Jerusalem, July 20 — The bodies of the five Israelis killed in Wednesday’s bombing in Burgas, Bulgaria were flown back to Israel and buried today in funerals across the country. U.S. and Israeli officials blamed Iran-backed Hezbollah for the bombing, which also killed a Bulgarian tour guide.
Throughout last night’s official state ceremony, audible cries from the victims’ family members could be heard over those officiating. Flag-draped coffins were carried from the plane by Israel Defense Forces soldiers, who placed them in front of a crowd gathered for the duration of the ceremony.
Bulgarian media reports initially identified the bomber as a Swedish citizen, but Swedish and Bulgarian authorities have denied that claim. Authorities are now using the bomber’s fingerprints, DNA and fake Michigan driver’s license to identify him. American officials said yesterday that the bomber was a Hezbollah operative, backing up claims that Prime Minister Benjamin Netanyahu has made since the attack was carried out.
“For over a year, Iran, along with its protégé Hezbollah, has been waging an international terror campaign,”Netanyahu said in a television message yesterday, calling Iran “the world’s number one exporter of terror” and Hezbollah its “long arm.”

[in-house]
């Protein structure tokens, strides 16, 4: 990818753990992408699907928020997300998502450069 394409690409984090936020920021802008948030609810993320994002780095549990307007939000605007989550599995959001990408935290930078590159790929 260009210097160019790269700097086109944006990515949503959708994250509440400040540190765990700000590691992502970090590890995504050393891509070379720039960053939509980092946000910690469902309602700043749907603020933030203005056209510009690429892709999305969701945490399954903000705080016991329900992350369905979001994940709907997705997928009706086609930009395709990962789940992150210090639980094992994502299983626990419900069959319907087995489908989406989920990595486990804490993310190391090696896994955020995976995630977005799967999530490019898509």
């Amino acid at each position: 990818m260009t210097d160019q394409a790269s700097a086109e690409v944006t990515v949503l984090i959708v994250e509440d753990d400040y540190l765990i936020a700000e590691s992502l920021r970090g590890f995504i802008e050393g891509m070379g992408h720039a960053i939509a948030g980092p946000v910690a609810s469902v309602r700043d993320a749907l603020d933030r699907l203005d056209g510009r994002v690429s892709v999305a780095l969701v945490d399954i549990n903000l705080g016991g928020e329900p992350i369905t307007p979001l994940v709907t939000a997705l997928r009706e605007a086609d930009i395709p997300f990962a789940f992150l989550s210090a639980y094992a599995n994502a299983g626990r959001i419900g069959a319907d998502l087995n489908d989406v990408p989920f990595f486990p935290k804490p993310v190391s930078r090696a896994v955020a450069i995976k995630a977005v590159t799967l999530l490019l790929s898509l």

Yesterday, Netanyahu released the second statement in two days that ultimately blamed Iran for the suicide attack: "Yesterday's attack in Bulgaria was perpetrated by Hezbollah, Iran's leading terrorist proxy. This attack was part of a global campaign of terror carried out by Iran and Hezbollah. This terror campaign has reached a dozen countries on five continents. The world's leading powers should make it clear that Iran is the country that stands behind this terror campaign.
He added, “Iran must be exposed by the international community as the premiere terrorist-supporting state that it is. And everything should be done to prevent Iran, the world's most dangerous regime, from developing the world's most dangerous weapons. Israel is a strong country and the people of Israel are a strong people. We'll continue to fight the terrorists and to exact a heavy price from those who support them.”
The U.N. Security Council issued a statement yesterday condemning the attack, calling it a
“heinous act.” The Security Council “reaffirmed that terrorism in all its forms and manifestations constitutes one of the most serious threats to international peace and security, and that any acts of terrorism are criminal and unjustifiable, regardless of their motivation, wherever, whenever and by whomsoever committed.”
The attack occurred at about 5:30 p.m. local time, shortly after the group of 154 tourists landed at Burgas’ Sarafovo Airport on a flight from Tel Aviv and boarded several buses to travel to the city’s Globus Hotel. Bulgarian media reported that 44 people were on the bus that was attacked, and that the buses were still in the airport terminal at the time.
Wednesday marked the 18th anniversary of the bombing of the AMIA Argentine Jewish Centre in Buenos Aires. Eighty-five people were killed and more than 600 were injured in Argentina’s largest terrorist attack. No one has been charged in connection with the bombing, but evidence points to involvement by Iran and Hezbollah.
Burgas, which lies along the Black Sea, is Bulgaria’s fourth-largest city and is known as a cultural and tourist hub.